A word of caution about these statistics. These were provided by the local churches themselves. There was no verification. A few were probably errors (Christ Church of Florence no doubt has more than 2 communicants; St John's of Johns Island reported as many communicants as baptized members). Nevertheless, the statistics give us a clear broad picture of the impact of the schism on the churches that followed Lawrence in the schism. Most importantly, they show trends.

Most of the major losses occurred in the Charleston metro area as to be expected. It is the population center of the diocese. 

As far as the future goes, there are several probabilities.

---If the DSC continues to lose members at this rate, it will cease to exist in the foreseeable future. Even if it continues on, it will face shrinking numbers, and income. If it does wind up with 6 parishes, its viability as an institutional entity will be in doubt.

---The popular support for the schism was not deep. Indeed, a third of the people in the schismatic churches bolted.

---The Episcopal Church diocese, in all likelihood will regain possession of the 29 parishes in question, I think probably by the end of this year. If handled well, many of the communicants in these churches will remain with the Episcopal Church although the DSC has been underway since last Dec. 1 with a plan to move members out into new communities beyond the walls. The statistics above suggest there is not a very wide or deep commitment to the schism left in the DSC.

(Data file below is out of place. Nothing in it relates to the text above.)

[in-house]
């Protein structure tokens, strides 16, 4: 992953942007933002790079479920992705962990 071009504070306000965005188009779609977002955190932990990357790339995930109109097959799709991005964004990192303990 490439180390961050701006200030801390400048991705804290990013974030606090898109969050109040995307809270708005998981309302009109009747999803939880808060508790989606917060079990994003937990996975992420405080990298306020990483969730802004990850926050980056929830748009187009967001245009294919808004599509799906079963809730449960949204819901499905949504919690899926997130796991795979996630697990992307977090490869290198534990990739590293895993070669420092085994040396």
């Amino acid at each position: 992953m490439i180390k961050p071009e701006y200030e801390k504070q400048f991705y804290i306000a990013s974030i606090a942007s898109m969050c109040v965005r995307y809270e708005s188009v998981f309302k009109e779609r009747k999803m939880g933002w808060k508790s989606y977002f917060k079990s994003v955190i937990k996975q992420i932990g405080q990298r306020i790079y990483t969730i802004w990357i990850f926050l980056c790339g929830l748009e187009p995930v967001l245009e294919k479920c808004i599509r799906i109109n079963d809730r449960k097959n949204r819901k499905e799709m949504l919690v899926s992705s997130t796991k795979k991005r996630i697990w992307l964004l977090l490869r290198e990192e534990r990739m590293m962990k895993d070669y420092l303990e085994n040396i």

---Considering that many parishes have suffered massive losses in membership (not to mention finances), rebuilding these will be a major challenge for the Episcopal Church after the return of the 29 parishes.


ADDENDUM, March 11:

After posting the above, I wondered if going back several years before the schism would help us get a clearer picture of membership changes in the DSC parishes. Therefore, I looked at the membership figures for 2005, 7 years before the schism and 6 years before the data given above, of 2011. I also studied the statistics for the year 2008, the point at which Bp Lawrence began his episcopacy. If we can see the trends over the years before the schism we would get a better overall picture of the impact of the schism on membership. For instance, if a parish had significant and consistent membership loss all the while, its decline after the schism may have been from long term factors unrelated to the schism, as population shifts.

Again, we are looking at only the reports from the 50 parishes and missions that adhered to Lawrence in the schism of 2012. Here are the totals of communicants they reported:

2005 - 17,981
2008 - 19,338
2011 - 21,506
2016 - 13,877

This tells us that overall the churches were gaining members steadily in the half-dozen years before the schism. Between 2005 and 2008, communicant numbers jumped 1,357, or up 7%. From 2008 to 2011, numbers rose by another 2,168, or 10%. Thus, for the 7 years before the schism, there was a healthy and steady rise in membership of the churches that followed Lawrence in the schism. Then, membership fell precipitously. 

It is most instructive to look at the major parishes that seemed to be most impacted by the schism.

St. Helena's of Beaufort lost nearly half its communicants after the schism. Before the schism, however, it was the opposite. From 1,200 communicants in 2005, it grew to 1,737 in 2011, an impressive gain in just 6 years. Therefore, we can reasonably conclude the schism was the factor of change there. (2005-1,200; 2016-880)